A really interesting proposal by Rafa (in Spanish - we’ll get on him to write a translation) for the University of Puerto Rico. The post concerns changing the focus from simply teaching to creating knowledge and the potential benefits to both the university and to Puerto Rico. It also has a really nice summary of the benefits that the university system in the United States has produced. Definitely worth a read.
This is the big one. ESPN has opened up access to their API! It looks like there may only be access to some of the data for the general public though, does anyone know more? Looks like ESPN isn’t the only sports-related organization in the API mood, Nike plans to open up an API too. It would be great if they had better access to individual, downloadable data. Via Leonid K.
A cool article on Github by the folks at Wired. I’m starting to think the fact that I’m not on Github is a serious dent in my nerd cred. Datawrapper - a less intensive, but less flexible open source data visualization creator. I have seen a few of these types of services starting to pop up. I think that some statistics training should be mandatory before people use them.
An awesome alternative to D3.js - R’s svgAnnotation package. Here’s the paper in JSS. I feel like this is one step away from gaining broad use in the statistics community - it still feels a little complicated building the graphics, but there is plenty of flexibility there. I feel like a great project for a student at any level would be writing some easy wrapper functions for these functions. How to run R on your Android device.
Cool app, you can write out an equation on the screen and it translates the equation to latex. Via Andrew G. Yet another D3 tutorial. Stay tuned for some cool stuff on this front here at Simply Stats in the near future. Via Vishal. Our favorite Greek statistician in the news again. How measurement of academic output harms science. Related: is submitting scientific papers too time consuming? Stay tuned for more on this topic this week.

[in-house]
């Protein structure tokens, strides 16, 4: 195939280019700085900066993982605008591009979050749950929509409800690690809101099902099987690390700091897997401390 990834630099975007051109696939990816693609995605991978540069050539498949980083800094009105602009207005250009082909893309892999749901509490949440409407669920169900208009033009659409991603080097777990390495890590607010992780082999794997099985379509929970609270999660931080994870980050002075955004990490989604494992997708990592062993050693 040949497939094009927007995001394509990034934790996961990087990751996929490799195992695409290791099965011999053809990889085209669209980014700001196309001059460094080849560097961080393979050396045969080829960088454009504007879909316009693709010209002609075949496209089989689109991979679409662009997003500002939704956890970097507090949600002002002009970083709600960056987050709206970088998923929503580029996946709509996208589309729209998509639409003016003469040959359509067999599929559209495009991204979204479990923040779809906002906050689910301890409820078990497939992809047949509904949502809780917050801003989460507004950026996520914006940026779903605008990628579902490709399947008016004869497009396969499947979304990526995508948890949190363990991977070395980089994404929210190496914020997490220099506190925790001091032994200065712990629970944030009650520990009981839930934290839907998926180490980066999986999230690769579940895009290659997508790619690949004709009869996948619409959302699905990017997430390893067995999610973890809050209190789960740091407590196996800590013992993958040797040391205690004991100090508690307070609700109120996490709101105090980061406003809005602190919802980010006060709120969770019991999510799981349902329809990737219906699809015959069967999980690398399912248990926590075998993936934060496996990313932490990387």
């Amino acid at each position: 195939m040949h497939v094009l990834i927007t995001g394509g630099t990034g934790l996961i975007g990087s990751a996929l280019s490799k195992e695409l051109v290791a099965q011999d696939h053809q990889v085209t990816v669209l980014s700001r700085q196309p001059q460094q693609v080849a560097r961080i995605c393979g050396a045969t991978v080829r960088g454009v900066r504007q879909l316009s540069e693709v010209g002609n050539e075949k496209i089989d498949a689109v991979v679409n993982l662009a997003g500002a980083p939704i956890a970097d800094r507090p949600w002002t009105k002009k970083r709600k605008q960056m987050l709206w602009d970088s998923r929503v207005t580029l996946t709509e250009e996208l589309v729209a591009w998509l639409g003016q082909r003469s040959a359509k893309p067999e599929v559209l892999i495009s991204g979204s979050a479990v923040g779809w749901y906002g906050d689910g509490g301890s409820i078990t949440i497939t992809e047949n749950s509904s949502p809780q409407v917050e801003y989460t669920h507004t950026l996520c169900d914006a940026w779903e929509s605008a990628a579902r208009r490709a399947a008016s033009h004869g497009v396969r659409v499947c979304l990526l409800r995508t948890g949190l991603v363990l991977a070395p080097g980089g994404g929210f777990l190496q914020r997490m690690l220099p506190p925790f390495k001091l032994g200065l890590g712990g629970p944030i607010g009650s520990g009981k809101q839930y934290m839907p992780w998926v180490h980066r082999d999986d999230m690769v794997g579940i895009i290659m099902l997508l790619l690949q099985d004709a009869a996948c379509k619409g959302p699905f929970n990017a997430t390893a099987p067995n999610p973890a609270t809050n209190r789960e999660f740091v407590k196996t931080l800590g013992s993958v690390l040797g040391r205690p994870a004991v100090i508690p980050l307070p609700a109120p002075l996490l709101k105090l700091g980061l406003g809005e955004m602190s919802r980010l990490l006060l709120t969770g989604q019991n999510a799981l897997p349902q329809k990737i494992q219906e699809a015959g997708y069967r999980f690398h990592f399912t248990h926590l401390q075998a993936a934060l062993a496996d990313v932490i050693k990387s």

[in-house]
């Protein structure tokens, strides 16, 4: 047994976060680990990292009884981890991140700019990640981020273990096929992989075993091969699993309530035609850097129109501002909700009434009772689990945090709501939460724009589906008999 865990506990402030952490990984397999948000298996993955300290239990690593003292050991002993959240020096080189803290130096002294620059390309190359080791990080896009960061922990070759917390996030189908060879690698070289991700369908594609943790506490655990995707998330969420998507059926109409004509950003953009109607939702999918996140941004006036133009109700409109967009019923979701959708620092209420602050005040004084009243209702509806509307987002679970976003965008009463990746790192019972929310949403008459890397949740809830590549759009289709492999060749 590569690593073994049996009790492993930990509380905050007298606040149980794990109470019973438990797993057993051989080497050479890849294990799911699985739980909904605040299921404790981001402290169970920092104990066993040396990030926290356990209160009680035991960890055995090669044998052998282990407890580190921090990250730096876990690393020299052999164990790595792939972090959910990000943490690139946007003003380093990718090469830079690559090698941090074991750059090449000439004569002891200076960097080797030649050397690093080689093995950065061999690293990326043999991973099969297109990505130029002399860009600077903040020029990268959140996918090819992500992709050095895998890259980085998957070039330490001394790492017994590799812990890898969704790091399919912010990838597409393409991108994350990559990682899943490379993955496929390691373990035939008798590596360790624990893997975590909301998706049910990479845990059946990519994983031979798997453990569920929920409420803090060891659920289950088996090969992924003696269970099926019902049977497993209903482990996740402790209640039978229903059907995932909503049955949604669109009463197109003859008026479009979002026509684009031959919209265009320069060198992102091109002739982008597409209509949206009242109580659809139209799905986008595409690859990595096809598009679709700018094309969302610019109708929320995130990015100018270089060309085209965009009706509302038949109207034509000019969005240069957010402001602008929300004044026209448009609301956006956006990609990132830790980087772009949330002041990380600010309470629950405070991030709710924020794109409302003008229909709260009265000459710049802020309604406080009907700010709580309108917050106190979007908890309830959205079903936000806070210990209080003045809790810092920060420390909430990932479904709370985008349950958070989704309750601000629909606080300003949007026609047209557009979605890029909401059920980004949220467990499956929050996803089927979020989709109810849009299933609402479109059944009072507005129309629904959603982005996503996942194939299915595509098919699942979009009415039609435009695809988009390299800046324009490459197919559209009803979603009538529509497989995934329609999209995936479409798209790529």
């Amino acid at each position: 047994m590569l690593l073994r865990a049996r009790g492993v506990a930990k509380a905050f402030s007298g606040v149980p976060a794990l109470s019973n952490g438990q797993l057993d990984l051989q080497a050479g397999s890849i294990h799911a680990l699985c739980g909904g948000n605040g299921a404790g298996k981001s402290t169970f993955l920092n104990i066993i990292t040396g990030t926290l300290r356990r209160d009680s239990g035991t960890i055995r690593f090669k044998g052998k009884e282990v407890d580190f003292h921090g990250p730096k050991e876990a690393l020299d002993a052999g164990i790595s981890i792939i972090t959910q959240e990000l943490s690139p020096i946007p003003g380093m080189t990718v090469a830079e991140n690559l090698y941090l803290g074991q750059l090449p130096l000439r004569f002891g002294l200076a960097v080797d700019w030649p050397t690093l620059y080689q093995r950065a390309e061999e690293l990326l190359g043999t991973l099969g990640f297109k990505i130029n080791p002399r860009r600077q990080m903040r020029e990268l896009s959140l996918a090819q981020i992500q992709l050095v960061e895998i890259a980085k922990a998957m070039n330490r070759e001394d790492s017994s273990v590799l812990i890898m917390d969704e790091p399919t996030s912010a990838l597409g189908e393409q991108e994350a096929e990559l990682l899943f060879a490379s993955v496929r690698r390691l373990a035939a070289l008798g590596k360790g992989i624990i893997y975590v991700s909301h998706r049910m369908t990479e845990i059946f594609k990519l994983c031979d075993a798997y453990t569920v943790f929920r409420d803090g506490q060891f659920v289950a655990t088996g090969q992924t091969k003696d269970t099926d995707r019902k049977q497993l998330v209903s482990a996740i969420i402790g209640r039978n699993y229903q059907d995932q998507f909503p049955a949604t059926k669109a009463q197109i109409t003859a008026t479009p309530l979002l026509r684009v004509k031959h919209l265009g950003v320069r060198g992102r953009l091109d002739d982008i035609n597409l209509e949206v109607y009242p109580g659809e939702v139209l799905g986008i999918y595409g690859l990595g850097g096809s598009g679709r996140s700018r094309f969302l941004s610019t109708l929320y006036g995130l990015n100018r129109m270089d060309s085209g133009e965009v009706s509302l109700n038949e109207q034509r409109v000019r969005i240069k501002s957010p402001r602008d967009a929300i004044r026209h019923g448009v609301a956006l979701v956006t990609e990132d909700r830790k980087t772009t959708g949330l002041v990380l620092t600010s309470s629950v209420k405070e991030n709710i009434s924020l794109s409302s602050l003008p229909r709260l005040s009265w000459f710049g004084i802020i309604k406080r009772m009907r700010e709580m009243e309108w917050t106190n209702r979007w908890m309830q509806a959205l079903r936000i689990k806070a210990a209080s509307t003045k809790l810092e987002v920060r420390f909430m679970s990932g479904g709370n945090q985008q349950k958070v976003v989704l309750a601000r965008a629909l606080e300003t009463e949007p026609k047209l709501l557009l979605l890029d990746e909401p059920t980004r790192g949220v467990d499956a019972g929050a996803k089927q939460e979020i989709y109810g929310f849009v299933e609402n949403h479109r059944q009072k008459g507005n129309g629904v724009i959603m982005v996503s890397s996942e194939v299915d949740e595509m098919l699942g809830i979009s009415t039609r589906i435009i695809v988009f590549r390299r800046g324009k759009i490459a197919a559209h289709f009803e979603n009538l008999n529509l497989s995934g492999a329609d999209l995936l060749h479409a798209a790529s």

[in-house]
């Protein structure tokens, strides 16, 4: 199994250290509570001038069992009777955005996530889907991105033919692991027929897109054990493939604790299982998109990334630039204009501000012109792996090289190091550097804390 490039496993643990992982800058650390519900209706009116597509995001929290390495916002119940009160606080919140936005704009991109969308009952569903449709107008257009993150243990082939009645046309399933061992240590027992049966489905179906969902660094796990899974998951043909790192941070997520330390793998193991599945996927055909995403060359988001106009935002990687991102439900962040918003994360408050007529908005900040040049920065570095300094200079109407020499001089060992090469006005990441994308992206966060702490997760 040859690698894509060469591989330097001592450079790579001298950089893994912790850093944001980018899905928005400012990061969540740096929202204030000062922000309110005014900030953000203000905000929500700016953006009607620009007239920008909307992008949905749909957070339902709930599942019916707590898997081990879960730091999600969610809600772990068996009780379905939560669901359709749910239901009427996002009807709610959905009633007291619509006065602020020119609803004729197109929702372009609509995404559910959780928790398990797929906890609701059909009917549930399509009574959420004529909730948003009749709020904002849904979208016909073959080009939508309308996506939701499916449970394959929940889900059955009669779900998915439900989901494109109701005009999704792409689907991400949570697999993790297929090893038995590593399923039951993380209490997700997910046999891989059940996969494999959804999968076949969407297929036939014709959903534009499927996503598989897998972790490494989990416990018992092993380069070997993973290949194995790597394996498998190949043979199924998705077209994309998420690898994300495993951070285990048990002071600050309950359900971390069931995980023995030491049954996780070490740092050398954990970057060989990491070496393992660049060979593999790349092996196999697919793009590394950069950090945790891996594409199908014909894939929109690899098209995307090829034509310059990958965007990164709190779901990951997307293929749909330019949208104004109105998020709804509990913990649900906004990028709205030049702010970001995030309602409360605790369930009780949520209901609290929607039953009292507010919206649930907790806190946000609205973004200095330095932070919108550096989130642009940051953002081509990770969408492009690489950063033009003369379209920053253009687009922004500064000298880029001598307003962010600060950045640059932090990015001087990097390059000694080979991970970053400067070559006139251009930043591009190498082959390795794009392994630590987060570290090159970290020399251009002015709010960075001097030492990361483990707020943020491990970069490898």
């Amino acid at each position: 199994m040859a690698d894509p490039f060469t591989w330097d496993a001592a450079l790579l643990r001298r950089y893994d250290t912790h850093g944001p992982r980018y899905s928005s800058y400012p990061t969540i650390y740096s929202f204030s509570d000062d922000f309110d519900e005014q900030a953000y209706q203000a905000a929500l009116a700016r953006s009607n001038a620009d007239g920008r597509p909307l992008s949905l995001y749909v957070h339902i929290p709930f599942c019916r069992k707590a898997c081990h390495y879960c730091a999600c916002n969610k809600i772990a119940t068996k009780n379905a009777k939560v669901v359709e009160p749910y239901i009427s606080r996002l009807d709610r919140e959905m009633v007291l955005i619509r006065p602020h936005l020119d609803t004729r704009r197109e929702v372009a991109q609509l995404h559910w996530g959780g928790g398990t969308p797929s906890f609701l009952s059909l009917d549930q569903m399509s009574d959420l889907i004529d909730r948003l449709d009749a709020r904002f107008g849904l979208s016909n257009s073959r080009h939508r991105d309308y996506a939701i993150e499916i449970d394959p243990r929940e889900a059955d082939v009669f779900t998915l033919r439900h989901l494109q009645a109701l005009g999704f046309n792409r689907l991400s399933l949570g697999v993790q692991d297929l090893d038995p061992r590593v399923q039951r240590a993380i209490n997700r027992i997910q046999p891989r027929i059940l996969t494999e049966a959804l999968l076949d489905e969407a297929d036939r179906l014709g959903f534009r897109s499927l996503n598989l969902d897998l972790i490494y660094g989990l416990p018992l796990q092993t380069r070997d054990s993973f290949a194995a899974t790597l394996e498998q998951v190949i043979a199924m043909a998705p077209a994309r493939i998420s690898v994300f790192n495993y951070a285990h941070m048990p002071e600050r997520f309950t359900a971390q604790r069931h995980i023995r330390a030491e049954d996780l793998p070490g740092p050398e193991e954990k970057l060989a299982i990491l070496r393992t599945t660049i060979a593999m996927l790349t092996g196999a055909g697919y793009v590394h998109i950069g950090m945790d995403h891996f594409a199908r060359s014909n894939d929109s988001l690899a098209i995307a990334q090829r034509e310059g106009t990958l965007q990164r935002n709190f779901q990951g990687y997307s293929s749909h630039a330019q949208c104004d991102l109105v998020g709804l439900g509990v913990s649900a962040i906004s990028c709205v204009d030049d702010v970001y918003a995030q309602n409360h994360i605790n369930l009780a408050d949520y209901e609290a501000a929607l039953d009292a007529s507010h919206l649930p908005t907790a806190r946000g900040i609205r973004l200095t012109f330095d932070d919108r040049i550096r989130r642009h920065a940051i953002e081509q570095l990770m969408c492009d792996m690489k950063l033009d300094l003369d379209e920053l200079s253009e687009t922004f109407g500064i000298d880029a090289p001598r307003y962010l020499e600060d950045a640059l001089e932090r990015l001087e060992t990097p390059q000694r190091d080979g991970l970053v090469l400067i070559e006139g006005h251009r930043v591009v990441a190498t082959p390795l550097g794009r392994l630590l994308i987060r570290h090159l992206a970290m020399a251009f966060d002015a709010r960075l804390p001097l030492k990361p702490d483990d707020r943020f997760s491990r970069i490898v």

A really nice D3 tutorial. I’m 100% on board with D3, if they could figure out a way to export the graphics as pdfs, I think this would be the best visualization tool out there. A personalized calculator that tells you what number (of the 7 billion or so) that you are based on your birth day. I’m person 4,590,743,884. Makes me feel so special…. An old post of ours, on dongle communism.
Is the microarray dead? Jeremey Leipzig seems to think that statistical methods for microarrays should be. I’m not convinced, the technology has finally matured to the point we can use it for personalized medicine and we abandon it for the next hot thing? Not to Andrew for the link. Data from 5 billion webpages available from the Common Crawl. Want to build your own search tool - or just find out whats on the web?
Statistics help for journalists (don’t forget to keep rating stories!) This is the kind of thing that could grow into a statisteracy page. The author also has a really nice plug for public schools. An interactive graphic to determine if you are in the 1% from the New York Times (I’m not…). Mike Bostock’s d3.js presentation, this is some really impressive visualization software. You have to change the slide numbers manually but it is totally worth it.
A few data/statistics related links of interest: Eric Lander Profile The math of lego (should be “The statistics of lego”) Where people are looking for homes. Hans Rosling’s Ted Talk on the Developing world (an oldie but a goodie) Elsevier is trying to make open-access illegal (not strictly statistics related, but a hugely important issue for academics who believe government funded research should be freely accessible), more here.